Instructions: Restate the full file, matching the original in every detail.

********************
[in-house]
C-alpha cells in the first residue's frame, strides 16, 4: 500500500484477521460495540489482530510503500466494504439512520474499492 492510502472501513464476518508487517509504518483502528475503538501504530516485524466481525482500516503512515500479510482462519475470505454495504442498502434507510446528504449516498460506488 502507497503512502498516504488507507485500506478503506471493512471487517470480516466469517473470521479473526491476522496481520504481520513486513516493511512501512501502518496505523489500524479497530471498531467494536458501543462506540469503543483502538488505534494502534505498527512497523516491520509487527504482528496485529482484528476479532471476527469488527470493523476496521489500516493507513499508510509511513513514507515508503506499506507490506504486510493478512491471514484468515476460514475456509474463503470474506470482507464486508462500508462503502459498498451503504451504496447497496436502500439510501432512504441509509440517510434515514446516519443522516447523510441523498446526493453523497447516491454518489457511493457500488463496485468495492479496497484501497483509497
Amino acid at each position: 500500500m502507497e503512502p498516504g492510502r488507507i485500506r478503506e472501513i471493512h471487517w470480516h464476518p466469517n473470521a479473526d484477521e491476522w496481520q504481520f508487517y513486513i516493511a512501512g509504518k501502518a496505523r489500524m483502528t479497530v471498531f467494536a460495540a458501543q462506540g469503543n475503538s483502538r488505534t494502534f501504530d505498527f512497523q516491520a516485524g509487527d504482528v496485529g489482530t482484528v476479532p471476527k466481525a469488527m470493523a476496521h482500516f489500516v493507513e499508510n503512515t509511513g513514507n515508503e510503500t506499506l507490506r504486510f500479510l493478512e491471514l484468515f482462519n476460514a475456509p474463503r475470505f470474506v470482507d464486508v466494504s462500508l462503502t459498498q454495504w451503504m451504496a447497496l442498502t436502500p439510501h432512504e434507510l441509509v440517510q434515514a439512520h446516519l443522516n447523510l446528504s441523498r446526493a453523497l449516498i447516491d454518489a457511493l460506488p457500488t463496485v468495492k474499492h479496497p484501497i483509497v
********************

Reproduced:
[in-house]
C-alpha cells in the first residue's frame, strides 16, 4: 500500500484477521460495540489482530510503500466494504439512520474499492 492510502472501513464476518508487517509504518483502528475503538501504530516485524466481525482500516503512515500479510482462519475470505454495504442498502434507510446528504449516498460506488 502507497503512502498516504488507507485500506478503506471493512471487517470480516466469517473470521479473526491476522496481520504481520513486513516493511512501512501502518496505523489500524479497530471498531467494536458501543462506540469503543483502538488505534494502534505498527512497523516491520509487527504482528496485529482484528476479532471476527469488527470493523476496521489500516493507513499508510509511513513514507515508503506499506507490506504486510493478512491471514484468515476460514475456509474463503470474506470482507464486508462500508462503502459498498451503504451504496447497496436502500439510501432512504441509509440517510434515514446516519443522516447523510441523498446526493453523497447516491454518489457511493457500488463496485468495492479496497484501497483509497
Amino acid at each position: 500500500m502507497e503512502p498516504g492510502r488507507i485500506r478503506e472501513i471493512h471487517w470480516h464476518p466469517n473470521a479473526d484477521e491476522w496481520q504481520f508487517y513486513i516493511a512501512g509504518k501502518a496505523r489500524m483502528t479497530v471498531f467494536a460495540a458501543q462506540g469503543n475503538s483502538r488505534t494502534f501504530d505498527f512497523q516491520a516485524g509487527d504482528v496485529g489482530t482484528v476479532p471476527k466481525a469488527m470493523a476496521h482500516f489500516v493507513e499508510n503512515t509511513g513514507n515508503e510503500t506499506l507490506r504486510f500479510l493478512e491471514l484468515f482462519n476460514a475456509p474463503r475470505f470474506v470482507d464486508v466494504s462500508l462503502t459498498q454495504w451503504m451504496a447497496l442498502t436502500p439510501h432512504e434507510l441509509v440517510q434515514a439512520h446516519l443522516n447523510l446528504s441523498r446526493a453523497l449516498i447516491d454518489a457511493l460506488p457500488t463496485v468495492k474499492h479496497p484501497i483509497v